In 2015, Abby remained an inpatient at the transplant hospital for over three months after the transplant, battling Graft Vs Host Disease (GVHD) and infection. Once she was discharged, it was a constant back and forth to the hospital. Finally, in August of 2015, we were cleared to come home. In transitioning home, Abby’s GVHD began to take over; she was in the local PICU and again flown to her new, local transplant hospital that was taking over her continued care. I cannot keep track of all the times and days; it’s exhausting to recount it all. We were able to get Abby stable again, doing IV meds, IV nutrition and pain control every day, along with around 15 other medications to support other things It was a lot. We eventually got Abby home. Of course it came with many trips weekly to the hospital and visits from Edmarc nurses. But home.
Spring 2016 brought great issues. As Abby’s body was tired of fighting and had so many medicines on board, it gave up. Abby was in complete kidney failure and other systems were giving up as well. We tried everything we could, but she ended up on continuous dialysis for five weeks. Then we had “the meeting.” That meeting with her transplant hospital and PICU doctors when they told us there wasn’t any more they could do It was time to start thinking about when to take her off the dialysis and let her go. A conversation no parent ever wants to have with anyone, a conversation that many of our fellow Edmarc families I know have had; I so wish for a reversal of circumstances for each of them.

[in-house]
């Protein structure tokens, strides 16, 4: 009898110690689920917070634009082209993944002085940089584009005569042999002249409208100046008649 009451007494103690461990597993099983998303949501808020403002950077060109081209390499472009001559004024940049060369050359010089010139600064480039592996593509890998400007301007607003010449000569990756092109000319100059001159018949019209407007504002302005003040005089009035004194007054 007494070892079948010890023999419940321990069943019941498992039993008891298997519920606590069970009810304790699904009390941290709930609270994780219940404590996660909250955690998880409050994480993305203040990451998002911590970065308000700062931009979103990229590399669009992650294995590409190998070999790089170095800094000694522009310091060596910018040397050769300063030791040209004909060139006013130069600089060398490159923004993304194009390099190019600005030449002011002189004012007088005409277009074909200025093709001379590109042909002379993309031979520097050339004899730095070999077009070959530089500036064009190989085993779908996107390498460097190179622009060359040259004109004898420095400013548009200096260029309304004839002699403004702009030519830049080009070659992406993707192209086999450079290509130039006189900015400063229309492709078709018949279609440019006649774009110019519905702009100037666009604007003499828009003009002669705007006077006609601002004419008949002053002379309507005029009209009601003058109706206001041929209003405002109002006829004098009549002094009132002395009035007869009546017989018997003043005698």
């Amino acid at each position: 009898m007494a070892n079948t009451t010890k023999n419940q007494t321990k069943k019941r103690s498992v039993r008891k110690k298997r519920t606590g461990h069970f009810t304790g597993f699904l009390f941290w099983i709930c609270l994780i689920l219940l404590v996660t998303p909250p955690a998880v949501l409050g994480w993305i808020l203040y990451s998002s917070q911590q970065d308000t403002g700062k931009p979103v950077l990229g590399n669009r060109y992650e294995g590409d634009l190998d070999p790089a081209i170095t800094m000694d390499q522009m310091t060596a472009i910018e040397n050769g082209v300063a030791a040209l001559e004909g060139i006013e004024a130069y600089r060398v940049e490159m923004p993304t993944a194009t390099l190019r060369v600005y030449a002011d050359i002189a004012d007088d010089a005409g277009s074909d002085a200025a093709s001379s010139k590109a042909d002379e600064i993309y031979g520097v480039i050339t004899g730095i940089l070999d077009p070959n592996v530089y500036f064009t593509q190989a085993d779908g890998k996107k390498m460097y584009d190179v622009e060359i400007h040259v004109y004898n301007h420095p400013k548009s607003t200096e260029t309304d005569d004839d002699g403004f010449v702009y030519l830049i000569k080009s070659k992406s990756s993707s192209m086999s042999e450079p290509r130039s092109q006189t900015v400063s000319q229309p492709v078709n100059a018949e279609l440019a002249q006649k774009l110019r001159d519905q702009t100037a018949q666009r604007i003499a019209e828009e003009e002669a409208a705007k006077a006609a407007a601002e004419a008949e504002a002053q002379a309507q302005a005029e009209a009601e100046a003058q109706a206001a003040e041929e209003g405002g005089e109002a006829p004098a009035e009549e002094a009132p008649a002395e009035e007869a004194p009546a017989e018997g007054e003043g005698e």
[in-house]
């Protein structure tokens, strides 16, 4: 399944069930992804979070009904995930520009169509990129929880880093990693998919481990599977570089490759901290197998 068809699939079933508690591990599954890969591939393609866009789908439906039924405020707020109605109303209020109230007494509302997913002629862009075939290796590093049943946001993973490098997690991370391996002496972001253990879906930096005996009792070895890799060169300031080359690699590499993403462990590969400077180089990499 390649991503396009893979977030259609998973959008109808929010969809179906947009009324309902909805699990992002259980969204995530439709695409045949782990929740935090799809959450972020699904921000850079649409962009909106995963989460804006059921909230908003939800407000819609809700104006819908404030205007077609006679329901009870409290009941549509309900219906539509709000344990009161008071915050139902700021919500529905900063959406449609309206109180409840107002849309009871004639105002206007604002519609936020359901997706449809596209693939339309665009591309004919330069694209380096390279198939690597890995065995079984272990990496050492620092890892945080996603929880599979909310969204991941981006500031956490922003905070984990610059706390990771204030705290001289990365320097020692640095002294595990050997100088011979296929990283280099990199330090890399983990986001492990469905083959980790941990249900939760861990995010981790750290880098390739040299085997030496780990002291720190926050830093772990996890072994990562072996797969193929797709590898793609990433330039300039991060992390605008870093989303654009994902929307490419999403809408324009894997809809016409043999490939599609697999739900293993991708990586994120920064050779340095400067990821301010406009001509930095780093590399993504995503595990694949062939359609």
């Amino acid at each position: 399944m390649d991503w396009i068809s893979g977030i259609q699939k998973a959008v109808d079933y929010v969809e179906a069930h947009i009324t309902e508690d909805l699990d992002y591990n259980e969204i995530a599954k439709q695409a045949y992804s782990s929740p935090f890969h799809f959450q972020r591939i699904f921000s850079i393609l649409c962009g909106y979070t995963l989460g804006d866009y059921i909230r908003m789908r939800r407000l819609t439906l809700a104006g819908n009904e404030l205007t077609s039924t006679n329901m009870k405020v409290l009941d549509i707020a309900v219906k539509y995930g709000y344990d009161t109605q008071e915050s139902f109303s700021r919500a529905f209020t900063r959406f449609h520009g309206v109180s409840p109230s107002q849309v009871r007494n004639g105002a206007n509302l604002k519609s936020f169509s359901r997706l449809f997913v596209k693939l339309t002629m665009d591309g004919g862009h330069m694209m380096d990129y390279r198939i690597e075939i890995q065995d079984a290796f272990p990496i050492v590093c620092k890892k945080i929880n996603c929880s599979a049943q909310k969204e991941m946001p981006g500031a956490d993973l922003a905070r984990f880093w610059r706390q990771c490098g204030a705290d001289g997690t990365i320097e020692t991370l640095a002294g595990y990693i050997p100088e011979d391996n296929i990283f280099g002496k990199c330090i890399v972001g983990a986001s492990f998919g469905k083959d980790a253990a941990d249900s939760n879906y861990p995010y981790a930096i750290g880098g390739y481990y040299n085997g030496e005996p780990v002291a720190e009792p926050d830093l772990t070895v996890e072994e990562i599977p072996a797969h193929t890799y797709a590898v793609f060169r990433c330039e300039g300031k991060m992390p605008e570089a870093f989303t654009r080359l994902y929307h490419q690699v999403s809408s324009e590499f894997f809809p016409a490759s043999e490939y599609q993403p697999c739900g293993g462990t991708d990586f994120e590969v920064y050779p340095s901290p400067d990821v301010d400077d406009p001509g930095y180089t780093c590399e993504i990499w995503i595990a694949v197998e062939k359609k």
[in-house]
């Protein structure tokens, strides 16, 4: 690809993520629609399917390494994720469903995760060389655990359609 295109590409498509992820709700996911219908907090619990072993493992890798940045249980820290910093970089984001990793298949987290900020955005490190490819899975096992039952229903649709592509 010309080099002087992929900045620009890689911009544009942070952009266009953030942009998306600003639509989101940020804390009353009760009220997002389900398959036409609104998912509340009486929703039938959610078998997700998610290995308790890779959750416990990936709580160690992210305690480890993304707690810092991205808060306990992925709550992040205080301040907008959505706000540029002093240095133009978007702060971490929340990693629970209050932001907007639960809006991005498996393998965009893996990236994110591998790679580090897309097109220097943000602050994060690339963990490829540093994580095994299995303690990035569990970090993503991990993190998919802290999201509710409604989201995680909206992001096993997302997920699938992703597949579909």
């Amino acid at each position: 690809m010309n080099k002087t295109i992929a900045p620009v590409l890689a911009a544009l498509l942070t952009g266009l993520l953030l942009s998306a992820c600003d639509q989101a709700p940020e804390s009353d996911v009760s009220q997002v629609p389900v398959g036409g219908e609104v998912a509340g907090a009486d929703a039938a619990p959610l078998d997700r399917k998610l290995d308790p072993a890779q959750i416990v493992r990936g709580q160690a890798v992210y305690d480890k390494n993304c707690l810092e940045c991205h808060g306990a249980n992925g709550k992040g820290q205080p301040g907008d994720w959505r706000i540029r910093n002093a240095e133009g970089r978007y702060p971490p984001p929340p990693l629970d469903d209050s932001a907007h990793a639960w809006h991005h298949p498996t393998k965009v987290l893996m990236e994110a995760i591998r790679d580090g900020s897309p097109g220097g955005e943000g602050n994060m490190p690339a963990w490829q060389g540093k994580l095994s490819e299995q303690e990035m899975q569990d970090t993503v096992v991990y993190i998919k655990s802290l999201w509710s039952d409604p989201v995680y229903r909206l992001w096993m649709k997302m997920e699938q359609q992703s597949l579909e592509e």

We brought Abby back tour home hospital. They agreed with the prognosis and said their best guess was that Abby would live from four to 48 hours. I remember our Edmarc nurses coming to the hospital to help coordinate her care at home. We had numerous IV’s running that would continue to keep her comfy. Abby survived the ambulance trip home on July 15, 2016. I remember sitting at our dining room table picking out a funeral home with Nurse Laurie. My husband even started writing her eulogy. Edmarc nurses came every day along with family and friends who gathered to say goodbye.
As I am writing this today, Abby is here with us!! She is in the other room doing schoolwork. Doctors and nurses do not know why or how is with us, but she is. It has been so many long months since last summer, filled with obstacles and a lot of hard work, but her kidneys are fully functioning, her marrow works properly, she is walking independently…and she is supported by just about 10 medications a day. A huge change from before. Truly a miracle. We are so blessed! Am I scared about Abby’s future? Of course I am terrified. But we can continue to just take it day by day, and I know Edmarc will always be there by our side.
Among our favorite Edmarc memories: Abby screaming through a dressing change while sitting and watching the Super Bowl with Mimi; countless visits over the past two years from Nurse Kim, Santa, Mrs. Claus, and holiday carolers coming to our house; Abby getting her first bike; the wonderful Thanksgiving meals provided; Easter baskets and so much more. For everything beyond medical care that Edmarc has done for us, supporting our family both medically and emotionally – we are forever grateful.
If you are a donor, sponsor or volunteer, thank you very much! Your money and time do great things—it is a life saving gift to us. Fellow Edmarc families of past and present, our hearts go out to you. To the Edmarc staff, thank you from the bottom of our hearts for helping us through Abby’s journey. Your work is that of saints and angels.
Patty, Joe, Abby, Maggie and Emily